Armenia's ruling Civil Contract party managed to score another victory on October 10 as the newly elected Yerevan city council chose Tirgan Avinyan to be the capital's mayor.
Avinyan, a former deputy mayor and a close ally of Prime Minister Nikol Pashinyan, won by a margin of 32-5, with 28 members not voting.
The Mother Armenia alliance, led by Andranik Tevanyan and backed by Armenia's parliamentary opposition, and the National Progress party, led by former mayor and second-place mayoral candidate Hayk Marutyan, boycotted the vote.
In the city council election held on September 17, the ruling Civil Contract party came in first but won only 32.5 percent of votes, amid a meager 30 percent turnout. Seats are distributed based on proportional representation, i.e. voters choose a party, which presents a list of candidates, the number-one spot on the list being the mayoral candidate.
The result initially bred hopes that the three opposition groups that won seats - National Progress, and Public Voice parties and the Mother Armenia alliance - could put together a coalition and pick Marutyan to lead the city once again.
Such an alliance almost came together but failed as two of the council members-elect of Public Voice, a party led by fugitive media personality Vardan Ghukasyan, were facing criminal charges and could not participate in the session. The remaining members of Public Voice then decided to take part in the mayoral vote, breaking ranks with the other opposition parties, which boycotted in the hopes of thwarting the vote and triggering another council election.
The Republic party, which also won seats on the council, meanwhile, has long been supportive of Civil Contract. It signed a memorandum of cooperation with the ruling party and supported Avinyan. The party is led by Aram Sargsyan, the brother of late former Defence Minister Vazgen Sargsyan.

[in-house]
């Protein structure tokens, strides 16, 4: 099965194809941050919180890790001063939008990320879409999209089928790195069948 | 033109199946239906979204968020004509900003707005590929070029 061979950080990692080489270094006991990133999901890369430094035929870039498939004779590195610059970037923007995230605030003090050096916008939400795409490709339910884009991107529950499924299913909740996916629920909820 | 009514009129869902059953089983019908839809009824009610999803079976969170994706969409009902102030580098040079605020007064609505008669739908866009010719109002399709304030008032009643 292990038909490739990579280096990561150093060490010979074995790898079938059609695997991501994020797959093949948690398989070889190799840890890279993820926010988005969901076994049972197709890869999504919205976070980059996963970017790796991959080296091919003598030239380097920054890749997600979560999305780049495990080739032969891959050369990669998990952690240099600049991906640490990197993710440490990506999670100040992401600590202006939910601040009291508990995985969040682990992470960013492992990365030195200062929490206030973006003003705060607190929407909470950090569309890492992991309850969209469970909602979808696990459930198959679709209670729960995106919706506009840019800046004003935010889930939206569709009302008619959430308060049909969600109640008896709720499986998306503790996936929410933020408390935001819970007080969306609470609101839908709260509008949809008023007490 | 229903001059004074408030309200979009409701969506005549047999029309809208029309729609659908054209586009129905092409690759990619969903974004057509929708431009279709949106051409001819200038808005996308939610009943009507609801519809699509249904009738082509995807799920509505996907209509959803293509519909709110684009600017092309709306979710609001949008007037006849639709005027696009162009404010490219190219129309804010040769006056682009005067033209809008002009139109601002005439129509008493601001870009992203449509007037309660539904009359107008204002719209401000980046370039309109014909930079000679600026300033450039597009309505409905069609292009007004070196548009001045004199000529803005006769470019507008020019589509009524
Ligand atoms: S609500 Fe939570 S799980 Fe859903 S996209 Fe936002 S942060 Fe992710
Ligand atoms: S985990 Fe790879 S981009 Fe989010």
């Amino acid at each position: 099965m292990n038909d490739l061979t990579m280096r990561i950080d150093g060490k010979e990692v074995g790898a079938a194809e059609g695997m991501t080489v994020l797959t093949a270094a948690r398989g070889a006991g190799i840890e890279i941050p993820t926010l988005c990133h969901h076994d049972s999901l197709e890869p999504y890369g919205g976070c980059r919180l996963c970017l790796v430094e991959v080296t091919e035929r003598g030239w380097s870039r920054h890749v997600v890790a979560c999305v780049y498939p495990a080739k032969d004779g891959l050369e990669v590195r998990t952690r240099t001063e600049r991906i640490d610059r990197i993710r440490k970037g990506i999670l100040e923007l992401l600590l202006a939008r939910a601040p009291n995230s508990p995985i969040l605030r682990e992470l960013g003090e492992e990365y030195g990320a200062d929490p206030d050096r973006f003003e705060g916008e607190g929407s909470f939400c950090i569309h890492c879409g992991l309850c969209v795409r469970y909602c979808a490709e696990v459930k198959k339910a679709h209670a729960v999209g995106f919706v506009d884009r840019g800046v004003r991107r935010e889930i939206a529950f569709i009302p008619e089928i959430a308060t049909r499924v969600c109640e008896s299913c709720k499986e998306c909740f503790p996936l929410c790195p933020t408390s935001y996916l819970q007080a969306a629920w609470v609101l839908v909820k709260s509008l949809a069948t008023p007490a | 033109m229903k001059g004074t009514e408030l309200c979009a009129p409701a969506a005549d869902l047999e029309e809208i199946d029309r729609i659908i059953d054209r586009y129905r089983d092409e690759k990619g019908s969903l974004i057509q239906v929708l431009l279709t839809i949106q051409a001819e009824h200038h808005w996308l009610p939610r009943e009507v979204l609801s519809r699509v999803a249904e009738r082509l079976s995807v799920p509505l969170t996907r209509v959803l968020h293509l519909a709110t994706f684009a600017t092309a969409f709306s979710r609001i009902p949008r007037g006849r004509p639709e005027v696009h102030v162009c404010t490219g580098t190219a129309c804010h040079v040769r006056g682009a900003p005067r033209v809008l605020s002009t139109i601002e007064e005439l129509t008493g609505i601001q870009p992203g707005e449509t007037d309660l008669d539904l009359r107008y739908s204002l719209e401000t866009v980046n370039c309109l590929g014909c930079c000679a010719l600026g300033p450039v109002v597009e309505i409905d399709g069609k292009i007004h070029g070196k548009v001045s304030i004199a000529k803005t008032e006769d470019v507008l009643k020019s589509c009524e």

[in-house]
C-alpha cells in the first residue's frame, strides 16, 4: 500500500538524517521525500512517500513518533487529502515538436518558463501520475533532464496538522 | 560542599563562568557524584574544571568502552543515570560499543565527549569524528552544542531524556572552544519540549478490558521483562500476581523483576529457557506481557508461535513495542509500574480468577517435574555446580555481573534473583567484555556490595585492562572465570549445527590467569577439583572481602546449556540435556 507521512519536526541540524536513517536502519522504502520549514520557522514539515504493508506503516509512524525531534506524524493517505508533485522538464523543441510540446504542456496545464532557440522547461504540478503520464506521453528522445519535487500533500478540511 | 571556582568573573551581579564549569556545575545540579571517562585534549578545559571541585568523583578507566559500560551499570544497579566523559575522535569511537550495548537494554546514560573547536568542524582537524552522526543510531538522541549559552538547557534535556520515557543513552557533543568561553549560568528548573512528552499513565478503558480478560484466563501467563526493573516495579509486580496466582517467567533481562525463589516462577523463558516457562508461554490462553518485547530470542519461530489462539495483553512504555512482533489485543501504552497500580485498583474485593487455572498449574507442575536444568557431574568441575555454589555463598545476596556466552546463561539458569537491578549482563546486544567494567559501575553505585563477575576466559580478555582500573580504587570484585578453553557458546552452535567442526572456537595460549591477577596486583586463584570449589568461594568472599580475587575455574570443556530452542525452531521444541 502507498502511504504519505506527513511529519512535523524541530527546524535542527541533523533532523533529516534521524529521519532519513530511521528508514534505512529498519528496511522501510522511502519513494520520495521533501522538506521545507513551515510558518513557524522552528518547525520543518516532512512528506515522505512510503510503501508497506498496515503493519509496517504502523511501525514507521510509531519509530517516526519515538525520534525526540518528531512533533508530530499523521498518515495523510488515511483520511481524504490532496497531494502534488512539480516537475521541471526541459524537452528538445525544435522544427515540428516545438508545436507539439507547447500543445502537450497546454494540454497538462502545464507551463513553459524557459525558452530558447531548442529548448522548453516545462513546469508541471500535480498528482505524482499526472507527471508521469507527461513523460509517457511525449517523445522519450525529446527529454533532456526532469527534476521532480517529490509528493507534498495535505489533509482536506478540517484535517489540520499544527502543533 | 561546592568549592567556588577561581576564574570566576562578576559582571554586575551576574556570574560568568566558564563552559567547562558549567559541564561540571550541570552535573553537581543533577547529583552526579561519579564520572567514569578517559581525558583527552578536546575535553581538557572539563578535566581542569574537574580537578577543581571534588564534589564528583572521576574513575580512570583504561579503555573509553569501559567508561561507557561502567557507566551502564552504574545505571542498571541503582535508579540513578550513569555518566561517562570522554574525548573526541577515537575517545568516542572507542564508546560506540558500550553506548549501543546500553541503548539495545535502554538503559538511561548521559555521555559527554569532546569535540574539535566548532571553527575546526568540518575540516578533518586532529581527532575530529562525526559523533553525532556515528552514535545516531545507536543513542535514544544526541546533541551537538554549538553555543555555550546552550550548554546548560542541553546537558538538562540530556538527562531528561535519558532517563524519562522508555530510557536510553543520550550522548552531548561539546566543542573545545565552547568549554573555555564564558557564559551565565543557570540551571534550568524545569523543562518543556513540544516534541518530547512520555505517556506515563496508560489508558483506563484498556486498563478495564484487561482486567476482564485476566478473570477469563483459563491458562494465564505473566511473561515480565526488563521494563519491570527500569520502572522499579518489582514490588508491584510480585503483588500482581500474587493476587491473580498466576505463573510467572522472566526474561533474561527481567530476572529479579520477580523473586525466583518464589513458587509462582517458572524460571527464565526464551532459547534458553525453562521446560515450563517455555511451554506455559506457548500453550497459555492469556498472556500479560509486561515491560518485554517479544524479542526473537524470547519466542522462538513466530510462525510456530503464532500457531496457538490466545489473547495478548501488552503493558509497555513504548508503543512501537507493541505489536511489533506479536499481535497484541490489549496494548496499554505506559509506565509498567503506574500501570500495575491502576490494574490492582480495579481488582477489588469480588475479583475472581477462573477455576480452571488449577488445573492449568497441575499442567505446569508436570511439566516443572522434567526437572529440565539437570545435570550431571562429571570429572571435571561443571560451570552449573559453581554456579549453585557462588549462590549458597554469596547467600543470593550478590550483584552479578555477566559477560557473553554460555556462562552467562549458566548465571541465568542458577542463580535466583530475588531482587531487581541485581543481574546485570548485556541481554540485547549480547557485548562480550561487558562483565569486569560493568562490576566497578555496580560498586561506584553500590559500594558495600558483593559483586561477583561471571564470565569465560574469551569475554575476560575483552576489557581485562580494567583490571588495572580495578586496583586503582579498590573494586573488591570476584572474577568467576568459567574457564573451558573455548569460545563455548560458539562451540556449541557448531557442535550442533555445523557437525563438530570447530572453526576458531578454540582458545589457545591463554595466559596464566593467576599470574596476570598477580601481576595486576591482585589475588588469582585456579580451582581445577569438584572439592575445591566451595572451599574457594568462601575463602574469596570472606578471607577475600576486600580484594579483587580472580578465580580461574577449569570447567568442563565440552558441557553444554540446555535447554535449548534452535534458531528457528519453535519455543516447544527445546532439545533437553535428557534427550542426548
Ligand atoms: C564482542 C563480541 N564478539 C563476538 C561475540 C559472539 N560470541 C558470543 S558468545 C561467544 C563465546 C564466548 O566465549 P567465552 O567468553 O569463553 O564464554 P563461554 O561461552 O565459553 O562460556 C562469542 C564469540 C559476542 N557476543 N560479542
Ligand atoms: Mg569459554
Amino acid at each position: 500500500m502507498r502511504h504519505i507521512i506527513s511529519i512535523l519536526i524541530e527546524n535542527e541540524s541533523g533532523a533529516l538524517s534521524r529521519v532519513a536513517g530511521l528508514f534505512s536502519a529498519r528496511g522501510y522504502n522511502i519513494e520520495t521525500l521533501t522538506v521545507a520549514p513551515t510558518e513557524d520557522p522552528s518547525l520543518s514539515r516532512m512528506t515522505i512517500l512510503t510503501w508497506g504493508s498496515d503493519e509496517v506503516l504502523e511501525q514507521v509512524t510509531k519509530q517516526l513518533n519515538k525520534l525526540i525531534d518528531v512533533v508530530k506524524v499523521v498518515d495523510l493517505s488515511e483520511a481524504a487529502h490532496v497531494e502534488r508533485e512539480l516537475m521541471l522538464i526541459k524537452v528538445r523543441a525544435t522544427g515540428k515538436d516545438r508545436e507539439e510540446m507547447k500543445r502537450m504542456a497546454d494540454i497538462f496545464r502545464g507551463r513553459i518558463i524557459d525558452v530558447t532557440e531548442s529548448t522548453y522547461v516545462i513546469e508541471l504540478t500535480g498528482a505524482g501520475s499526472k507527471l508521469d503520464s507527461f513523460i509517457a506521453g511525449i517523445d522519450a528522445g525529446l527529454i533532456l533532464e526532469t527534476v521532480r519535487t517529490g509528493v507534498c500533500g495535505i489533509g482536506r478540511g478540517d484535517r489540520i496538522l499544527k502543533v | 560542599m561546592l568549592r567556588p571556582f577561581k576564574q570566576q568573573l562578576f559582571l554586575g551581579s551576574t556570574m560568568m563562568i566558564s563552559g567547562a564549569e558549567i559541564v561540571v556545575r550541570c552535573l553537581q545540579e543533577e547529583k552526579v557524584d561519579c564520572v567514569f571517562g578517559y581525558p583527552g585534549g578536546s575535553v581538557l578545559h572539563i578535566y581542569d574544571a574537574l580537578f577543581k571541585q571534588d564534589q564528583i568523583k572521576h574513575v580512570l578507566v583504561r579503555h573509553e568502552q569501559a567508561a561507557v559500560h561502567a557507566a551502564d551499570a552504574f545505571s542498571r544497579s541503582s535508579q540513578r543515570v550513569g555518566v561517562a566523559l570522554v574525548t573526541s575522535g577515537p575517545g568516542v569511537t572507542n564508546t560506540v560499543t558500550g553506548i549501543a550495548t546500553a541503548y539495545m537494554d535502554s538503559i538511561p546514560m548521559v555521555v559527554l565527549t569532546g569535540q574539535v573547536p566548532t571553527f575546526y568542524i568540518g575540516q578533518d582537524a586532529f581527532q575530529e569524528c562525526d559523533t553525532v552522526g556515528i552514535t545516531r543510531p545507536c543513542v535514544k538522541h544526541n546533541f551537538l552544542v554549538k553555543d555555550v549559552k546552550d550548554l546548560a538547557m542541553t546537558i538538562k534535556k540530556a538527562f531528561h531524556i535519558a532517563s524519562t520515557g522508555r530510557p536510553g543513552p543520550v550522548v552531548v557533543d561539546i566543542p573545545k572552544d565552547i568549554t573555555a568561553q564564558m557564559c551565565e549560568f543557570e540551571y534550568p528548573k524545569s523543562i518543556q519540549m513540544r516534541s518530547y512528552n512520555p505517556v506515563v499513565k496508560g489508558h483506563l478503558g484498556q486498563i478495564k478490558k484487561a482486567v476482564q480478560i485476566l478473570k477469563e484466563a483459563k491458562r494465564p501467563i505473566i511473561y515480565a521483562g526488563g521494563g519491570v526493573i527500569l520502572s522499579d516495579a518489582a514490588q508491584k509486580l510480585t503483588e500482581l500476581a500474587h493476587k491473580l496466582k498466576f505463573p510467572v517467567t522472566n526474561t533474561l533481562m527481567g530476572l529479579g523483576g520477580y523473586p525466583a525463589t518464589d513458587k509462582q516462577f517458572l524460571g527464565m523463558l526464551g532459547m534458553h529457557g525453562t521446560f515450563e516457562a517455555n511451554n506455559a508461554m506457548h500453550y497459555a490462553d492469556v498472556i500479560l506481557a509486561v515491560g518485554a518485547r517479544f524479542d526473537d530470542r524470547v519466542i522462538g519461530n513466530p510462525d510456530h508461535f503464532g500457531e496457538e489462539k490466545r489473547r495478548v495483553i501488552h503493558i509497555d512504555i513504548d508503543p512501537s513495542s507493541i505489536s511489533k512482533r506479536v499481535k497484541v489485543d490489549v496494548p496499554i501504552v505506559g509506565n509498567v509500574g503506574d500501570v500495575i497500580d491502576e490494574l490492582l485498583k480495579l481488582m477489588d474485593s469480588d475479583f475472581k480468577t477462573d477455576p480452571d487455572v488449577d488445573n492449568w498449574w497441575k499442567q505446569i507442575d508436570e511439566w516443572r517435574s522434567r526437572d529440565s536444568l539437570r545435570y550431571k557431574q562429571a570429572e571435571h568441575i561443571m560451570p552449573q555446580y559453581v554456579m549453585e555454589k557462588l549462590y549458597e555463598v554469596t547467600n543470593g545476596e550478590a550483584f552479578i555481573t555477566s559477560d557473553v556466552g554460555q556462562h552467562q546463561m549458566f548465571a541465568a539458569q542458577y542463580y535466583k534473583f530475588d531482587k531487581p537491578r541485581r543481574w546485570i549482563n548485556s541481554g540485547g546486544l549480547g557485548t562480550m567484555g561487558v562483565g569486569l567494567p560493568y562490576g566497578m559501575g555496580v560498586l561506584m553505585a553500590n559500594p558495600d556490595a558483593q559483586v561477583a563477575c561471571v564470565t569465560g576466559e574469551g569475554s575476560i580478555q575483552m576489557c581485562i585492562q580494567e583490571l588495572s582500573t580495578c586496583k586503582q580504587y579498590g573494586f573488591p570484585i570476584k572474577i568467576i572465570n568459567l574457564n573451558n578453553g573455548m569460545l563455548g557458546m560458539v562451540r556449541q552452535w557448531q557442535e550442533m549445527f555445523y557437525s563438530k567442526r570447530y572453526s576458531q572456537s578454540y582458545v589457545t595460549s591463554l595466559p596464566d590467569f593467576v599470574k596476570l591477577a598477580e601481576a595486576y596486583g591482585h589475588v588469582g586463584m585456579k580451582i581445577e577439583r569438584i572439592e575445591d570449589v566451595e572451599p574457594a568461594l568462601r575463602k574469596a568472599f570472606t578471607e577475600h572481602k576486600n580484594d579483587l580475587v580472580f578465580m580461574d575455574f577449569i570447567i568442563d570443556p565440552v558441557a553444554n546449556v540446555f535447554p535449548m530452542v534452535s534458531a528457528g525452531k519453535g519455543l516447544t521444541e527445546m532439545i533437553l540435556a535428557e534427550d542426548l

The Yerevan municipal election was seen as a test for Prime Minister Pashinyan and his party, whose popularity has declined precipitously since winning the June 2021 snap parliamentary election (which in turn was called because of Armenia's defeat in the Second Karabakh War seven months earlier).
The prime minister said after the council vote that Avinyan's election as mayor was "a win for democracy" and the "revolution" that brought Pashinyan and his party to power in 2018.
Hayk Marutyan, the leading opposition candidate and erstwhile ally of the ruling party, said that Civic Contract should not be allowed to govern with a minority of seats. Marutyan accused the Republic and Public Voice parties of supporting Avinyan directly and indirectly. For now, he is keeping his seat on the council.
The country's two most prominent opposition groups, the former ruling Republican Party and Armenian Revolutionary Federation (which form the Armenia alliance in parliament), did not contest the election.
Some in Armenia had hoped that the election would see the emergence of a third force in the country and break the binary that has characterized Armenian politics for the past few years of the unpopular Civil Contract vs. the discredited Republicans and their allies.
But there was widespread voter apathy and preoccupation with the security situation amid Azerbaijan's military buildup along the border and around Nagorno-Karabakh. Indeed, just two days after the election, Baku launched its lightning offensive that resulted in the region being emptied of its Armenian population.
Election watchdog European Platform for Democratic Elections concluded that the poll was "free and fair, with no major systemic violations" despite low turnout and "the misuse of administrative resources by the ruling party."